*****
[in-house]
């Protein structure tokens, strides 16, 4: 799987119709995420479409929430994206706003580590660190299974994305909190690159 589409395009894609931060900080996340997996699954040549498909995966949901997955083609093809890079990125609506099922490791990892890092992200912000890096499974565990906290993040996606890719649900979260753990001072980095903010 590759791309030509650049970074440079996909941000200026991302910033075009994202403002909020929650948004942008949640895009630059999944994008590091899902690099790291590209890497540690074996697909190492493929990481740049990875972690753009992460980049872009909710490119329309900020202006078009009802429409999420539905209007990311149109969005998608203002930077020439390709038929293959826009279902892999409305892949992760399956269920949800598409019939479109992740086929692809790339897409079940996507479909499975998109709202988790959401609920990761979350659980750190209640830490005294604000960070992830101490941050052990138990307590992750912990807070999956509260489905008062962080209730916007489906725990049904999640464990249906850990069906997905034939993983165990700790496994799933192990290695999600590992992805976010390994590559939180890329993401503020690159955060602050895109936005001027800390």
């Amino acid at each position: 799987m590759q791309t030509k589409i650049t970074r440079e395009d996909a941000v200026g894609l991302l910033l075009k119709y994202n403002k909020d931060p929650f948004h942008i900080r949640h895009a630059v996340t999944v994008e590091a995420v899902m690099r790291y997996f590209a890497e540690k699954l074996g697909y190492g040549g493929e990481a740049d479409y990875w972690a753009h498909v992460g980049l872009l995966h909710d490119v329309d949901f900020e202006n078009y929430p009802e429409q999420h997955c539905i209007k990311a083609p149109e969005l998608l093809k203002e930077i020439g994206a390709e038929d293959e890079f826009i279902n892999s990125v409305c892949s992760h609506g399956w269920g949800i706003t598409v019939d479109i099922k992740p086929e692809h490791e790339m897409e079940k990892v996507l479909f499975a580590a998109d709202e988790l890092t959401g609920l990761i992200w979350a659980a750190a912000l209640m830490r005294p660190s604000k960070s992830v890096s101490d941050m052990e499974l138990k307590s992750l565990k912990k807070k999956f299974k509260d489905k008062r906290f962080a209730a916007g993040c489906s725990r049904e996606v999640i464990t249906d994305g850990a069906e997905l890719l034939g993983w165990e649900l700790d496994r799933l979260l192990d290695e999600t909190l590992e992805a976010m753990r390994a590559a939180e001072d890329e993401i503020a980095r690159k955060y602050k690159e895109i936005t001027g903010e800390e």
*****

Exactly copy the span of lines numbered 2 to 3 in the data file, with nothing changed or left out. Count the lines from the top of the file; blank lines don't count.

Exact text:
């Protein structure tokens, strides 16, 4: 799987119709995420479409929430994206706003580590660190299974994305909190690159 589409395009894609931060900080996340997996699954040549498909995966949901997955083609093809890079990125609506099922490791990892890092992200912000890096499974565990906290993040996606890719649900979260753990001072980095903010 590759791309030509650049970074440079996909941000200026991302910033075009994202403002909020929650948004942008949640895009630059999944994008590091899902690099790291590209890497540690074996697909190492493929990481740049990875972690753009992460980049872009909710490119329309900020202006078009009802429409999420539905209007990311149109969005998608203002930077020439390709038929293959826009279902892999409305892949992760399956269920949800598409019939479109992740086929692809790339897409079940996507479909499975998109709202988790959401609920990761979350659980750190209640830490005294604000960070992830101490941050052990138990307590992750912990807070999956509260489905008062962080209730916007489906725990049904999640464990249906850990069906997905034939993983165990700790496994799933192990290695999600590992992805976010390994590559939180890329993401503020690159955060602050895109936005001027800390």
């Amino acid at each position: 799987m590759q791309t030509k589409i650049t970074r440079e395009d996909a941000v200026g894609l991302l910033l075009k119709y994202n403002k909020d931060p929650f948004h942008i900080r949640h895009a630059v996340t999944v994008e590091a995420v899902m690099r790291y997996f590209a890497e540690k699954l074996g697909y190492g040549g493929e990481a740049d479409y990875w972690a753009h498909v992460g980049l872009l995966h909710d490119v329309d949901f900020e202006n078009y929430p009802e429409q999420h997955c539905i209007k990311a083609p149109e969005l998608l093809k203002e930077i020439g994206a390709e038929d293959e890079f826009i279902n892999s990125v409305c892949s992760h609506g399956w269920g949800i706003t598409v019939d479109i099922k992740p086929e692809h490791e790339m897409e079940k990892v996507l479909f499975a580590a998109d709202e988790l890092t959401g609920l990761i992200w979350a659980a750190a912000l209640m830490r005294p660190s604000k960070s992830v890096s101490d941050m052990e499974l138990k307590s992750l565990k912990k807070k999956f299974k509260d489905k008062r906290f962080a209730a916007g993040c489906s725990r049904e996606v999640i464990t249906d994305g850990a069906e997905l890719l034939g993983w165990e649900l700790d496994r799933l979260l192990d290695e999600t909190l590992e992805a976010m753990r390994a590559a939180e001072d890329e993401i503020a980095r690159k955060y602050k690159e895109i936005t001027g903010e800390e």